However, this entirely manual matching proves to be a time-consuming and sometimes inaccurate step.

BRIEF SUMMARY OF THE INVENTION

The purpose of the invention is to substantially reduce the duration of a stereotaxic examination and to obtain better matching precision.

In an embodiment of the invention, a similarity measurement is defined, making it possible to evaluate the resemblance between a region of interest (microcalcification, for example) selected (manually by the radiologist, for example, or else automatically by an automatic selection method) on one of the angulated stereotaxic images and a region of interest of a second stereotaxic image.

On the basis of this similarity measurement, a number of “candidates” belonging to a search zone and having a high degree of resemblance to the initial microcalcification are selected in order to obtain the homologous region of interest.

Next, by using the principles of stereotaxy, the three-dimensional coordinates of these candidates are calculated, then they are reprojected onto the centering image. The similarity between these reprojected points and the microcalcification initially chosen is again calculated. In fact, if the candidate actually corresponds to the initial microcalcification, then its calculated projection will actually correspond to the image of this microcalcification on the centering image.

Finally, with the aid of these two similarity values calculated for each candidate, the best candidate is proposed.

In theory, it would be possible to omit the step of reprojection using the centering image and to make do with the matching as has just been explained in order to select the region of interest homologous to the one selected on the target image. However, it is by far preferable to use the reprojection of the candidates onto the centering image in order to verify the first selection made, in particular in the field of mammography in which the microcalcifications may change shape and contrast from one image to another.

In other words, a method for locating an element of interest contained in a three-dimensional object on the basis of the positions of homologous regions of interest corresponding to the said element of interest and appearing in a set of stereotaxic images image, a first region of interest, in particular a microcalcification, referred to as the target region of interest. The method also includes a matching of the said first region with a second region of interest, homologous to the first and appearing in a second stereotaxic image.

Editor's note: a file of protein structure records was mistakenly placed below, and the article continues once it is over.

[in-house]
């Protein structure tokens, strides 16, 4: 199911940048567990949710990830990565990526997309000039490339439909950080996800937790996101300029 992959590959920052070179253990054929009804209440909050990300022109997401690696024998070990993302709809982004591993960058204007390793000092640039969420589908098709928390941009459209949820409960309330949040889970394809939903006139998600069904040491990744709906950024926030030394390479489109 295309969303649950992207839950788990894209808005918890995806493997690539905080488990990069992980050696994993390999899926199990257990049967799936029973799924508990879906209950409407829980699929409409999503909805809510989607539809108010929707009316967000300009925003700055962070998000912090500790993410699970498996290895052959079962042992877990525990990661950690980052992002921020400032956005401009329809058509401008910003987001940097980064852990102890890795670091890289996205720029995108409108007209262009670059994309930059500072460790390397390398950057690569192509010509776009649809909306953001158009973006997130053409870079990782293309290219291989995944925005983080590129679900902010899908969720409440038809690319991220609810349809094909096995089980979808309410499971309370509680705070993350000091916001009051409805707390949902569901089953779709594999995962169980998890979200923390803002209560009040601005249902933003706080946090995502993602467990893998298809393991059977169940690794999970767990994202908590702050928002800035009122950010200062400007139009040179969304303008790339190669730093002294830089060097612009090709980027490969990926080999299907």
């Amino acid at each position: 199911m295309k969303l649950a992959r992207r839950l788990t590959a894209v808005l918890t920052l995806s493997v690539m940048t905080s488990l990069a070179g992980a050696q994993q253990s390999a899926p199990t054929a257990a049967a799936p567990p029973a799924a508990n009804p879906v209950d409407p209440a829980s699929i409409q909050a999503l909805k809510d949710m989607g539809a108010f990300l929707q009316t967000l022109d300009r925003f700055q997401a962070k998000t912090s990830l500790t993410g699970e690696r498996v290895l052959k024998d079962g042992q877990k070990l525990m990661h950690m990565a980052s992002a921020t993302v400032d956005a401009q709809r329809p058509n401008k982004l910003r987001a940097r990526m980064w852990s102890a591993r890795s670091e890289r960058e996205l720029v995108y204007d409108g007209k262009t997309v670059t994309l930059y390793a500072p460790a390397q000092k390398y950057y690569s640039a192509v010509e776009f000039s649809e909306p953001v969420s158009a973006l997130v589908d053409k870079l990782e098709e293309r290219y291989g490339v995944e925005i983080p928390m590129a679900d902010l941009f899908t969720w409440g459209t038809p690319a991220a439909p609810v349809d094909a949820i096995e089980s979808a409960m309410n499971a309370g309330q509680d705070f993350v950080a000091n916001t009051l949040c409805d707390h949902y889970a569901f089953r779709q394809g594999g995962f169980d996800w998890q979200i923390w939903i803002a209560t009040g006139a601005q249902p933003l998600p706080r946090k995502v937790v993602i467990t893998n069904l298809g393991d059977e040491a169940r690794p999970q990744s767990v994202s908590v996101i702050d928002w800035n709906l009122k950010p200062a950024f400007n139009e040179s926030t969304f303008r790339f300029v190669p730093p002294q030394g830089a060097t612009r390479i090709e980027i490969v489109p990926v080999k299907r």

According to a general characteristic of the invention, the stereotaxic images being digitized, a target pixel in the said target region of interest is selected in the selection step. In the matching step, a target window of chosen dimensional characteristics and containing the said target region of interest is generated around the selected target pixel. A set of pixels is then determined in the second image, according to a predetermined selection criterion, and a second window, of the same dimensional characteristics as the said target window, is generated around each selected pixel. A correlation processing is carried out between the grey-scale levels of the pixels in each second window and the grey-scale levels of the pixels in the target window, so as to obtain a correlation value for each second window. The region of interest homologous to the target region of interest is then identified on the basis of the analysis of the set of correlation values thus obtained. The risks of matching error between homologous regions of interest are thus minimized.